With forty things more: now hear what the law says,
Whoe’er will not wear them has not the king’s love.
Though printer and Dean,
Seditiously mean,
Our true Irish hearts from Old England to wean,
We will buy English silks for our wives and our daughters,
In spite of his deanship and journeyman Waters.

Whoever our trading with England would hinder,
To inflame both the nations doth plainly conspire,
Because Irish linen will soon turn to tinder,
And wool it is greasy, and quickly takes fire.
Therefore, I assure you
Our noble grand jury,
When they saw the Dean’s book, they were in a great fury;
They would buy English silks for their wives and their daughters,
In spite of his deanship and journeyman Waters.

This wicked rogue Waters, who always is sinning,
And before "coram nobis" so oft has been call’d,
Henceforward shall print neither pamphlets nor linen,
And if swearing can do’t shall be swingingly maul’d:
And as for the Dean,
You know whom I mean,
If the printer will ‘peach him, he’ll scarce come off clean.
Then we’ll buy English silks for our wives and our daughters,
In spite of his deanship and journeyman Waters.

O’Flynn’s Version

X: 1
T: Tatter Jack Walsh
M: 6/8
L: 1/8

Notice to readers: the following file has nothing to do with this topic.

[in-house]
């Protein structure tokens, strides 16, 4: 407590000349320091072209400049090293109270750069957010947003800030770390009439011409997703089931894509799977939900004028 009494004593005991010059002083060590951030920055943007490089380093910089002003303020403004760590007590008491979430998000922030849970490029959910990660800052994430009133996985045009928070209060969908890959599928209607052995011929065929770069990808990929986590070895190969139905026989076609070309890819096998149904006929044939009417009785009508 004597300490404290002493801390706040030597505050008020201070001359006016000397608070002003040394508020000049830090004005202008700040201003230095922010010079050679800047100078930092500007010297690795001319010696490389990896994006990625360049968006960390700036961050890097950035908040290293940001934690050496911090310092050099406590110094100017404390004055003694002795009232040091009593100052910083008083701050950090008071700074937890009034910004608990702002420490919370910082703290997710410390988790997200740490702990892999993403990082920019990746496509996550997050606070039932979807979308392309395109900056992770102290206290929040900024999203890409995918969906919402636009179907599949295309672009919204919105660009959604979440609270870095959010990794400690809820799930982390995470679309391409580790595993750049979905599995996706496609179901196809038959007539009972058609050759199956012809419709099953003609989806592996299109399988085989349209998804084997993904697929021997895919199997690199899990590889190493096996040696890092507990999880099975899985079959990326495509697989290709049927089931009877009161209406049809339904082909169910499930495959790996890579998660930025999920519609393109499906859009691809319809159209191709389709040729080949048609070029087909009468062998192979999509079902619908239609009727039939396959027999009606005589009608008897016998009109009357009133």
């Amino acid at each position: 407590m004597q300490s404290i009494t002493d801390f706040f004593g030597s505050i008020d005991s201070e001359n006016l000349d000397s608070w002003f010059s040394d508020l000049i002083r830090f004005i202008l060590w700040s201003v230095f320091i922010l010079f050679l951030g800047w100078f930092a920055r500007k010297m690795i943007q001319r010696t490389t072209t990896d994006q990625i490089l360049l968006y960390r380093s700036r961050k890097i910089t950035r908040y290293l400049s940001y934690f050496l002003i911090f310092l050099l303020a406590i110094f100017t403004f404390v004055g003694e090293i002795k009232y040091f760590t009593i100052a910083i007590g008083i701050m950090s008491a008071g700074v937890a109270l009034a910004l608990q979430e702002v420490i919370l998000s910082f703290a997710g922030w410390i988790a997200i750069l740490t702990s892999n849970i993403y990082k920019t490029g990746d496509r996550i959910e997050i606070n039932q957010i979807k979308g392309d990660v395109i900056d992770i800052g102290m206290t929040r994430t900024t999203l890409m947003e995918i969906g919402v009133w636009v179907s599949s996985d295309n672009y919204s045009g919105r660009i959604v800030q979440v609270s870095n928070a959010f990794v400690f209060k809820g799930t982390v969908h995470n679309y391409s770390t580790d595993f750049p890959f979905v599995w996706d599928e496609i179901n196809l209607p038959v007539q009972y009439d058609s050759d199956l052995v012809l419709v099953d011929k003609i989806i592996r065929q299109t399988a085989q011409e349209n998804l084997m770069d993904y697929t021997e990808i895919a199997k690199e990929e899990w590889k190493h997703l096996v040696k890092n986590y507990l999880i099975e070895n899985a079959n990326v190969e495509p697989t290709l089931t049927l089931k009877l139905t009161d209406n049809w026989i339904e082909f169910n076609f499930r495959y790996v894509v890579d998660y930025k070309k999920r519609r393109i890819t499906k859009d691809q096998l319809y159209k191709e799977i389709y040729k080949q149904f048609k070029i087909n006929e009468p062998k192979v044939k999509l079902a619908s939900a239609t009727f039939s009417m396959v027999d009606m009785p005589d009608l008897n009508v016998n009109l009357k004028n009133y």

R: jig
K: Dmix
|:GA|BAB GBg|fde =f2d|g3 gdB|cBc Adc|
BAB GBg|fde =f2d|gfd cBc|dGF G3:||
|:D|GBd dBG|GBd d2B|cAB cAG|FGA cdc|
BAB GBg|fde =f2d|gfd cBc|dGF G3:||

Posted by .

Simpler setting

As best I can decipher, this is how it is played in my local session. It seems a bit simpler to play (for a beginner like myself) than some of the settings above:

X: 1
T: Tatter Jack Walsh
R: jig
M: 6/8
L: 1/8
K: Dmix
|: fef ded | cAB c2 A | dcA GFG| Ad^c d3 |
fef ded | cAB c2 A | dcA GFG | Ad^c d3 :|
|: dfa afd | dfa a3 | d^ce fge | d^c ef g2 |
fef ded | cAB c2 A | dcA GFG| Ad^c d3 :|

It just means ‘father’ as in ‘father and mother’.

…and you know this how ?

Posted by .

"Athair " does mean Father as in mother and father but in this context there can be little doubt its meaning is in reference to a priest - Fr. Jack Walsh. We can draw this assumption based on the use of the word "An" before "Athair"

Tatter Jack Walsh, X:7

Piping version

Posted by .

Actually the ‘traditional’ legend is that it doesn’t refer to a priest, but to a poet. Take it away, the Very Rev. Canon Moore: